How to Test Water Purity. The average person uses 72.5 gallons of water a day. But is that water safe? Water testing is expensive, so make sure you know what to test for and when to do it.
Request a Consumer Confidence Report (CCR) from your water district. Municipalities are now required to send these to homeowners yearly. This report will tell you about the water that is coming to your house.
Run some tap water into a clear glass and look closely at it in good lighting. Is it clear or discolored? Do you see sediment in the water? Smell the water; expect a faint smell of chlorine (like a swimming pool) if you are on a city water supply, but any other smell - particularly that of rotten eggs - indicates that your water should be tested. Check drains, fixtures and porcelain items such as toilets and tubs for red, green, blue or brown staining.
Ask the local health department or Cooperative Extension Service (part of the U.S. Department of Agriculture) for the name of a reputable local water-quality testing facility. If you live in a municipality, your water will be of a consistent quality; you won't need to have it tested every year.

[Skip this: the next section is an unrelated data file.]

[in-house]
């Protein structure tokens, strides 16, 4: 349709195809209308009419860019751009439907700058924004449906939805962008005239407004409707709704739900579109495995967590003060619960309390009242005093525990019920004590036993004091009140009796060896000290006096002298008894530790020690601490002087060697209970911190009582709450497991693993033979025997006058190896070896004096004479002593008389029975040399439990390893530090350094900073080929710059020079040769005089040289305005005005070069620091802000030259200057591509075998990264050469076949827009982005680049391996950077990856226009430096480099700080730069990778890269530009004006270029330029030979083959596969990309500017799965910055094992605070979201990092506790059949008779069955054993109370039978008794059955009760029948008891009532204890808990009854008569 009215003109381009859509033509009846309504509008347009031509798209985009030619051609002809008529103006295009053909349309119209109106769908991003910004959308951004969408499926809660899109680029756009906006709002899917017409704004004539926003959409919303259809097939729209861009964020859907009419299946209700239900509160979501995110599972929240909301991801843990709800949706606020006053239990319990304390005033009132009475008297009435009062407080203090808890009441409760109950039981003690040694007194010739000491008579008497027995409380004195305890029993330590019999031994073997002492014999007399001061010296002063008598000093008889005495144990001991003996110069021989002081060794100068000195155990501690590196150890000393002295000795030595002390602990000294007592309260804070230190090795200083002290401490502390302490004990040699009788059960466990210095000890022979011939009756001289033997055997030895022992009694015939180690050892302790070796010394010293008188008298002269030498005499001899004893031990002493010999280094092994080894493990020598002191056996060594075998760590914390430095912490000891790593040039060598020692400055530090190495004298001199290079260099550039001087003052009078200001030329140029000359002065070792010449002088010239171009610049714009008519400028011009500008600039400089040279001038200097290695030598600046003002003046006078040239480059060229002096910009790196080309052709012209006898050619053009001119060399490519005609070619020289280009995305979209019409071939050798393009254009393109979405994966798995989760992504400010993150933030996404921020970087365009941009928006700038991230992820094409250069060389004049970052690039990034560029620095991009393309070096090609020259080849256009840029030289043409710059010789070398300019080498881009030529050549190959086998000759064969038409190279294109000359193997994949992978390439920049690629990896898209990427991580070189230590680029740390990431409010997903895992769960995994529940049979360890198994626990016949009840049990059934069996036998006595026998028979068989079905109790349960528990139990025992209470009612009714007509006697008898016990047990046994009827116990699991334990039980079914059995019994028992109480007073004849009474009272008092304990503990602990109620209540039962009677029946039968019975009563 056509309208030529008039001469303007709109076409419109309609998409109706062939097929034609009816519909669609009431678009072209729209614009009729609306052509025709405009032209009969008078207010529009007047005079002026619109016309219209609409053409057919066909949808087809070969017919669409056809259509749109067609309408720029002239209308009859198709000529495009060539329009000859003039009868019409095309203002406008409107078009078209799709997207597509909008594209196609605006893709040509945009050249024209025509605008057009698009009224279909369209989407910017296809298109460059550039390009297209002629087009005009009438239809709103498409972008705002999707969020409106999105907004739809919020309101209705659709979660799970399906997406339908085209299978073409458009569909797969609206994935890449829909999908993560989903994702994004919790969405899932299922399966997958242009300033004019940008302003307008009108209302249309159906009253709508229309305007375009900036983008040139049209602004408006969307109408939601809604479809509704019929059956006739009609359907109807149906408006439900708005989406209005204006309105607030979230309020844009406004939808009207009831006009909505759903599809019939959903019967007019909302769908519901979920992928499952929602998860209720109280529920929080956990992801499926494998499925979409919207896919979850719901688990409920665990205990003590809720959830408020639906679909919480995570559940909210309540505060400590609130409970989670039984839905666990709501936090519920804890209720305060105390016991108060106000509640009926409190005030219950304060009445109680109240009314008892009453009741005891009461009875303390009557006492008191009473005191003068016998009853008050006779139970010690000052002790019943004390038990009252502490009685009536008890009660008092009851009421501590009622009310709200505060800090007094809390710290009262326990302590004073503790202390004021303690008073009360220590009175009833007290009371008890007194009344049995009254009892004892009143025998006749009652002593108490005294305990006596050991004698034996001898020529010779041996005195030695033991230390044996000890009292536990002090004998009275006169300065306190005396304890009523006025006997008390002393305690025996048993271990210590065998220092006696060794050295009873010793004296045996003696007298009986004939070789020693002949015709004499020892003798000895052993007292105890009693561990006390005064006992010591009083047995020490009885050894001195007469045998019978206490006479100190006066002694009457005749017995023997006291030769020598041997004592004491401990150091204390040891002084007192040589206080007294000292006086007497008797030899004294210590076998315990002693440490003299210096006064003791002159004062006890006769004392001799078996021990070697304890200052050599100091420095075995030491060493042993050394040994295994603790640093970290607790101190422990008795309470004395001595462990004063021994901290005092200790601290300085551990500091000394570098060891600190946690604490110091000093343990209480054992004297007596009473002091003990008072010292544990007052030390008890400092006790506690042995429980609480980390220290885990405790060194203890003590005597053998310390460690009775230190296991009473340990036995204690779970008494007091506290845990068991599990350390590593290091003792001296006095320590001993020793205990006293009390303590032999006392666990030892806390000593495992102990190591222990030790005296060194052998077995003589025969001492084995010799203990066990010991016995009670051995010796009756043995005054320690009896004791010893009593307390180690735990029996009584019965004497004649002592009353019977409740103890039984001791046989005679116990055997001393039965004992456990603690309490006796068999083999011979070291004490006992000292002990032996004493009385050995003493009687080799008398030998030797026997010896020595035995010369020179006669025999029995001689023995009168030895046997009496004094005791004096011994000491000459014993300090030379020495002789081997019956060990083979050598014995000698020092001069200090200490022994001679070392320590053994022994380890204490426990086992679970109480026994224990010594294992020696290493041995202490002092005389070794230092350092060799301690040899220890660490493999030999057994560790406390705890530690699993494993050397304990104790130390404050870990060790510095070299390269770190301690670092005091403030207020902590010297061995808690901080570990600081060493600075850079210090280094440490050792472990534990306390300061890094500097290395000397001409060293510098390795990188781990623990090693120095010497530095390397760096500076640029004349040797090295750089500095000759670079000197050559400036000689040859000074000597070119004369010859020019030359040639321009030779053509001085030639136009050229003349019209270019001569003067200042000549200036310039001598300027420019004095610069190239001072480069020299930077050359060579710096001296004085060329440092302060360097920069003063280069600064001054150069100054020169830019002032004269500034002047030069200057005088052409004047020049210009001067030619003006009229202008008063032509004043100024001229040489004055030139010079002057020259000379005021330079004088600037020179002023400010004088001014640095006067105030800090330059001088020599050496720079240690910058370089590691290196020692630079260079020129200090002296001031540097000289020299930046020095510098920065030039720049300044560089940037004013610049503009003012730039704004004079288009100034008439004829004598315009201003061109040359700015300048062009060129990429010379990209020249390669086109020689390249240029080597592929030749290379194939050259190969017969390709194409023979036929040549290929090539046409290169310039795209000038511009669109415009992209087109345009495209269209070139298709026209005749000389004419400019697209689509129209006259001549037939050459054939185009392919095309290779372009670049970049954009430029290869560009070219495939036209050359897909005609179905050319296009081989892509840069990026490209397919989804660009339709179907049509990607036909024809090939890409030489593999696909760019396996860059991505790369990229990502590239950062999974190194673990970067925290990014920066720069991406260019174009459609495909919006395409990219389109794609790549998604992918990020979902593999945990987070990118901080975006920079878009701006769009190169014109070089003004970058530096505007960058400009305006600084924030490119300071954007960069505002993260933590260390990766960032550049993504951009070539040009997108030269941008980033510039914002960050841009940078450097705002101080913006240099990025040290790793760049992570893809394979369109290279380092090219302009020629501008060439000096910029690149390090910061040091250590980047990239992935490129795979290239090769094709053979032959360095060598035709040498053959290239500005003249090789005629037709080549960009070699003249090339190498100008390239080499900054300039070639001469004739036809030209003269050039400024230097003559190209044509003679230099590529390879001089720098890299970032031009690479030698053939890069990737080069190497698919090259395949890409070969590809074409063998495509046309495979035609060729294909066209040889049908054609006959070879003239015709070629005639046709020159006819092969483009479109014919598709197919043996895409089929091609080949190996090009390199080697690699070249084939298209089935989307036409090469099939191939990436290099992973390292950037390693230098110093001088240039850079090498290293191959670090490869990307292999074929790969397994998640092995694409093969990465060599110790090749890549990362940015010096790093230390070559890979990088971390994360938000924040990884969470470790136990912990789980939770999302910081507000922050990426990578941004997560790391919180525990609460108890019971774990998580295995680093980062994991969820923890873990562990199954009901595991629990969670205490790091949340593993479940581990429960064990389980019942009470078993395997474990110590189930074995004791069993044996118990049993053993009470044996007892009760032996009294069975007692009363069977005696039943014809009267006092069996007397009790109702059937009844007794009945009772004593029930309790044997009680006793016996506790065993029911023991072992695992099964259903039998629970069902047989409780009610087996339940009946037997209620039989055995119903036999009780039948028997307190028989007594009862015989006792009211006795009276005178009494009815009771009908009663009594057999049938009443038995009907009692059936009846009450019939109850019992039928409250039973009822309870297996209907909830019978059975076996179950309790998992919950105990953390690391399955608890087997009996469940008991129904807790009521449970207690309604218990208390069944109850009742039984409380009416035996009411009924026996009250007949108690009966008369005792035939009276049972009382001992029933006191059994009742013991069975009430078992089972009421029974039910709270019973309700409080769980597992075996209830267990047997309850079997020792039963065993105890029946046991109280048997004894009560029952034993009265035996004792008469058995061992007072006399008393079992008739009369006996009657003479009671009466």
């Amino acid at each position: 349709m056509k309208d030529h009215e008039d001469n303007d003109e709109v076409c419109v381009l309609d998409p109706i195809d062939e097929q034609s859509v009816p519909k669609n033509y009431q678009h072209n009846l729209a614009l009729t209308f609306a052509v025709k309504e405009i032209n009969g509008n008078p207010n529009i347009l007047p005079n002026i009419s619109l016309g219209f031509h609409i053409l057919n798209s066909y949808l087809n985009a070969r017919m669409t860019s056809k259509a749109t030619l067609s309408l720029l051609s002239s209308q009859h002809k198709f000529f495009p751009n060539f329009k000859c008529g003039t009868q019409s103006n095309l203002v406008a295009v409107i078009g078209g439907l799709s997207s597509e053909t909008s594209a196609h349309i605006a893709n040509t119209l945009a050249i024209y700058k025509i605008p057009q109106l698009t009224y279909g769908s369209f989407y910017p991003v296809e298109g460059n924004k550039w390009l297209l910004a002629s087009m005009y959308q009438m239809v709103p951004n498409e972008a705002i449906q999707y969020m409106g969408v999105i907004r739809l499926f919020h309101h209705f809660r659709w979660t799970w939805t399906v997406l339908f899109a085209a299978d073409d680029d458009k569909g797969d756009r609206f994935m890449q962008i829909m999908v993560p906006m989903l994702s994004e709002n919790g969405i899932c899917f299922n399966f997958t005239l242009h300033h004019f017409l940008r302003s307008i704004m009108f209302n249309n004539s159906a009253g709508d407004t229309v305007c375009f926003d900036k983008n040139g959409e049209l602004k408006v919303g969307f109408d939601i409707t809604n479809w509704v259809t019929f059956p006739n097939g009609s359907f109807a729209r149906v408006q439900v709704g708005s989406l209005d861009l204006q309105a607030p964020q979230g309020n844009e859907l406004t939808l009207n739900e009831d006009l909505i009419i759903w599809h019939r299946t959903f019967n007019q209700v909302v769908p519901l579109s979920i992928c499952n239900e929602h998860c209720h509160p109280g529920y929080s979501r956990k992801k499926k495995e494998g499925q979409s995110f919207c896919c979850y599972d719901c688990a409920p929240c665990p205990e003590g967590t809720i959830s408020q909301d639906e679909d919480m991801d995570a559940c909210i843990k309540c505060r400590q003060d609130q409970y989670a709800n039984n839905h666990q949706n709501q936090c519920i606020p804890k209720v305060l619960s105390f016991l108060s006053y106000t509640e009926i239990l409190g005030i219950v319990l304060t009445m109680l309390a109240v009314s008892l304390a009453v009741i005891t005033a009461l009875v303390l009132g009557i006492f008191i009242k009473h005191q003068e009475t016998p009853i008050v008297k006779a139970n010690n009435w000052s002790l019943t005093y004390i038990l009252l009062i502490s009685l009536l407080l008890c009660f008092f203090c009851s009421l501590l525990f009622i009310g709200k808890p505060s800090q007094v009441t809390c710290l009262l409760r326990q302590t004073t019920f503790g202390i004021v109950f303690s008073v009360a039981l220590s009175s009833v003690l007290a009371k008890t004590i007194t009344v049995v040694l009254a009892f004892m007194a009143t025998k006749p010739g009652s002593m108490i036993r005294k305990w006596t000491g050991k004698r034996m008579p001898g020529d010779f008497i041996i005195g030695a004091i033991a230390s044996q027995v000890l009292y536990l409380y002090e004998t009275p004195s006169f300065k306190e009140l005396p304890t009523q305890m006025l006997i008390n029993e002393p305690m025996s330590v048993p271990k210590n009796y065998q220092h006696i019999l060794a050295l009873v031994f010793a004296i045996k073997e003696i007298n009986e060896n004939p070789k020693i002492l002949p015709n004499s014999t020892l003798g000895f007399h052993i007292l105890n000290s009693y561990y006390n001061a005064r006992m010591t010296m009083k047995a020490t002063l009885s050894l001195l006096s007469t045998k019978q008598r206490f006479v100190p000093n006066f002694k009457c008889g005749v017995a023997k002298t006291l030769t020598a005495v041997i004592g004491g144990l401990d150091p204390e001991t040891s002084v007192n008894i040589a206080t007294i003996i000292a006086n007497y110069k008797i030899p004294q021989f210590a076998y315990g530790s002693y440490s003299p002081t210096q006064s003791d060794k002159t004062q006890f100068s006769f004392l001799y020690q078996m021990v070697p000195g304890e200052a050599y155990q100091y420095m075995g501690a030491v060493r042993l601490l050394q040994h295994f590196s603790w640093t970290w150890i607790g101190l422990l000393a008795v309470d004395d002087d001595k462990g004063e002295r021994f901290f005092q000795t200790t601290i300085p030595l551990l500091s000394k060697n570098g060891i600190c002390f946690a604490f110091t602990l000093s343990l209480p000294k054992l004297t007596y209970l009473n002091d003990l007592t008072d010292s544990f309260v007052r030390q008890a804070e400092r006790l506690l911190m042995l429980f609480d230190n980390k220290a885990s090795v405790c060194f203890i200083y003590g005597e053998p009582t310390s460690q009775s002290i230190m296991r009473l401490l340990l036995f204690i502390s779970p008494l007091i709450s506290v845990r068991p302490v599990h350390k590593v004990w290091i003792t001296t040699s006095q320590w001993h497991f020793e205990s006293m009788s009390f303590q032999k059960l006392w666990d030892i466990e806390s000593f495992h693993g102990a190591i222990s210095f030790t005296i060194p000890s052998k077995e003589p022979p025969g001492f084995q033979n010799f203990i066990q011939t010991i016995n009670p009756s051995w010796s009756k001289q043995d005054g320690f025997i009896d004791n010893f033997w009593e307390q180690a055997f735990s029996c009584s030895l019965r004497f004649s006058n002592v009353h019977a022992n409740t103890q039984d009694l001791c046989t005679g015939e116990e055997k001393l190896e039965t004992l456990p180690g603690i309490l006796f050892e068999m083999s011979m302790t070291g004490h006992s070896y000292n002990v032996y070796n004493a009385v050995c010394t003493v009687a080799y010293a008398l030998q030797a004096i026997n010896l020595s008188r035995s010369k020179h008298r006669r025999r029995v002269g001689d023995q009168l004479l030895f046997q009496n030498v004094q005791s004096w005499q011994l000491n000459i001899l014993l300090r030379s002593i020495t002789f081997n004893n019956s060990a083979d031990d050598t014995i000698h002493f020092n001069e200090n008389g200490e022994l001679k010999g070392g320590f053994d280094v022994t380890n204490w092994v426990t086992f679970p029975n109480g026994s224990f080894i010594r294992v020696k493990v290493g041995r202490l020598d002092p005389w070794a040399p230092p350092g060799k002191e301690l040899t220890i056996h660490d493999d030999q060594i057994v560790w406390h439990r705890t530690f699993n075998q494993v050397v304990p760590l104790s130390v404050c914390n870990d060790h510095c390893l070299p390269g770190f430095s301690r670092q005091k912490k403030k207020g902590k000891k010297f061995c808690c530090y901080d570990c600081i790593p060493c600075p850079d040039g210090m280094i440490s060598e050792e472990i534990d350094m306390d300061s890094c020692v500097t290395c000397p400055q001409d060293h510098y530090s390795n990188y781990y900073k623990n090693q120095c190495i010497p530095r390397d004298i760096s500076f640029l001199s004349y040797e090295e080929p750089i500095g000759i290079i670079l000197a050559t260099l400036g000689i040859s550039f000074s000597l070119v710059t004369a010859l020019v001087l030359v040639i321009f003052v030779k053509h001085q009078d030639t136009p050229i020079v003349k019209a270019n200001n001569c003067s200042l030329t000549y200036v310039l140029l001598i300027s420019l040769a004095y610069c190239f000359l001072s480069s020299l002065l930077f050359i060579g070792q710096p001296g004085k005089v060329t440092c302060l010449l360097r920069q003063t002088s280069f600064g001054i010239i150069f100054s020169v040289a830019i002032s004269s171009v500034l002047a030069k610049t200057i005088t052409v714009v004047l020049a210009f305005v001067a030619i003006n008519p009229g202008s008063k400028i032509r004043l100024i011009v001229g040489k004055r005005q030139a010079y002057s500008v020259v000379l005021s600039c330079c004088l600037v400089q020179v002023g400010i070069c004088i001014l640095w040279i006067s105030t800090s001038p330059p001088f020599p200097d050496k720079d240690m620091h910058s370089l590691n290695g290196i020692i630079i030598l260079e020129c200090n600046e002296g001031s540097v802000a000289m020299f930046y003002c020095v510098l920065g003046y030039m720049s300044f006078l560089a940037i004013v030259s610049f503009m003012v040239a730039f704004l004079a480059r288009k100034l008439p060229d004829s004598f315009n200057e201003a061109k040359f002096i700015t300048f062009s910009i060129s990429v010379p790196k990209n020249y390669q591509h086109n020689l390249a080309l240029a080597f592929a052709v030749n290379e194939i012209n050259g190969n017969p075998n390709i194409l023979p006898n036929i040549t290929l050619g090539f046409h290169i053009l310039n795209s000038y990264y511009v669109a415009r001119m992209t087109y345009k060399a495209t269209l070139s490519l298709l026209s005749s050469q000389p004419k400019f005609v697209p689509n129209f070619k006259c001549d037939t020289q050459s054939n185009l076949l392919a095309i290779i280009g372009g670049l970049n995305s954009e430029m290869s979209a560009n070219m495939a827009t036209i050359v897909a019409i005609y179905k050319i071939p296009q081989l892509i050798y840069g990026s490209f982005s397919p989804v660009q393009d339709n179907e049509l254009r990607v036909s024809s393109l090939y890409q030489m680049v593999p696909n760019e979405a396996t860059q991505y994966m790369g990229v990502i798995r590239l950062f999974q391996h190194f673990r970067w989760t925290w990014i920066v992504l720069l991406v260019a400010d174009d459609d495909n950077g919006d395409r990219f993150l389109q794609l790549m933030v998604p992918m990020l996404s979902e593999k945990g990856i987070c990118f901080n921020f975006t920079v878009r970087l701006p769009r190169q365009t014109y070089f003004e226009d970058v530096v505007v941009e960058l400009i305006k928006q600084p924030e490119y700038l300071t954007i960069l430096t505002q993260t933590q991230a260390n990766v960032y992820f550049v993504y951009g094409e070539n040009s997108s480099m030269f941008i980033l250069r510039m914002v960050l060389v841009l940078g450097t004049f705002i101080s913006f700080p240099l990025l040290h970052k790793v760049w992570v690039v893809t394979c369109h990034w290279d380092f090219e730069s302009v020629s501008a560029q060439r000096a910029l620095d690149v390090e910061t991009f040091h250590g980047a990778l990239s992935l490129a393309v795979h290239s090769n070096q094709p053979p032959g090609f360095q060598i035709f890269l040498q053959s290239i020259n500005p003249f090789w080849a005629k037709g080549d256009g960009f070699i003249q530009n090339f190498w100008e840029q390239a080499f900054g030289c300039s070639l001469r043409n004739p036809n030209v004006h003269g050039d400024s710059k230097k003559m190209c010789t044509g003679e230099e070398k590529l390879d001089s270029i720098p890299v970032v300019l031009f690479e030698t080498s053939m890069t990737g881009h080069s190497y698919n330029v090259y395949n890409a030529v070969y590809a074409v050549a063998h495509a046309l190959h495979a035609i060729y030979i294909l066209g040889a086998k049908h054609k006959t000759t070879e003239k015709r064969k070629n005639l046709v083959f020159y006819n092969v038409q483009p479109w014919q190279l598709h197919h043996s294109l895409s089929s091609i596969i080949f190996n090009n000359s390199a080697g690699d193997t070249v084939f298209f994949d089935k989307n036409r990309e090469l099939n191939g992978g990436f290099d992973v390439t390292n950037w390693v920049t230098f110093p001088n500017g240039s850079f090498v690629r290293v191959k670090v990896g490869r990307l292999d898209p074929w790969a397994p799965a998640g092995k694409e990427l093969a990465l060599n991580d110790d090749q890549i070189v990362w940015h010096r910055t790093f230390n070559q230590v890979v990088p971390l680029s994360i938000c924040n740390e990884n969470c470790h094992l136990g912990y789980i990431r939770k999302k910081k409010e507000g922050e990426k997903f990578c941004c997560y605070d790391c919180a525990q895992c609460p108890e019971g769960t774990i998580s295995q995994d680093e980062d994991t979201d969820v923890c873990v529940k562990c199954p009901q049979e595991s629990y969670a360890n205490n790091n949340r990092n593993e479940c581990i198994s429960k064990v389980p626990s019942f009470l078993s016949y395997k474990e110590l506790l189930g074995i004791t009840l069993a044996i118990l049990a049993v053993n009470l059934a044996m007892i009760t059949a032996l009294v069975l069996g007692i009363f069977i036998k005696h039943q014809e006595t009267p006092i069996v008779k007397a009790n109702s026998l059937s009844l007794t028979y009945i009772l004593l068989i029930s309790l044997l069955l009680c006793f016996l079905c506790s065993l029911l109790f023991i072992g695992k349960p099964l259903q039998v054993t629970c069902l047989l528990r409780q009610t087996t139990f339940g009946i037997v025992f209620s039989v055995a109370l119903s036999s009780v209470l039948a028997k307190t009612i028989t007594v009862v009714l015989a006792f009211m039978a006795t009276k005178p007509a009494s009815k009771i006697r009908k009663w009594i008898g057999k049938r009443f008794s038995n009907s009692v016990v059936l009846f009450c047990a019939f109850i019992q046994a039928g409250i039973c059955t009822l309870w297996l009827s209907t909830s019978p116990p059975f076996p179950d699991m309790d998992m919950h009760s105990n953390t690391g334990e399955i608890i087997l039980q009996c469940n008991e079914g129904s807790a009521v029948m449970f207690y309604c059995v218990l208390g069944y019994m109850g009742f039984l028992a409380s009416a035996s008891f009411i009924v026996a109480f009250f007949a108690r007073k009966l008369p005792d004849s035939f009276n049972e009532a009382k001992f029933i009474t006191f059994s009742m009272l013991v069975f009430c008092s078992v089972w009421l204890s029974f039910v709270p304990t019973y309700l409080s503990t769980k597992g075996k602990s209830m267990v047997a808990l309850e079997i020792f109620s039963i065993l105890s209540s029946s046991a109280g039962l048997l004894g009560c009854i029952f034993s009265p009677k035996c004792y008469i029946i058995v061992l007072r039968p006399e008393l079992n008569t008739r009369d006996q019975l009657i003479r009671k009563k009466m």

Alternatively, buy a home water test from a hardware store. While less accurate than a lab test, it's a less expensive alternative.
Be especially conscious of your water quality if you have a private water supply, such as a well. You alone are responsible for your water. Test well water for herbicides and insecticides when you first move in, and then at least twice that first year (early spring and late fall) for coliforms (bacteria) and nitrates, and once a year for lead, pH and total dissolved solids (TDS). If you do any work on your well, notice chemical use on or near your property, or see any of the above-mentioned indicators, have your water checked.
Have the water tested when you move into a new home so that you will have a baseline guide for future water testing. Check for coliforms, calcium, copper, iron, lead, magnesium, nitrates, pH, sodium, sulfate, zinc and TDS.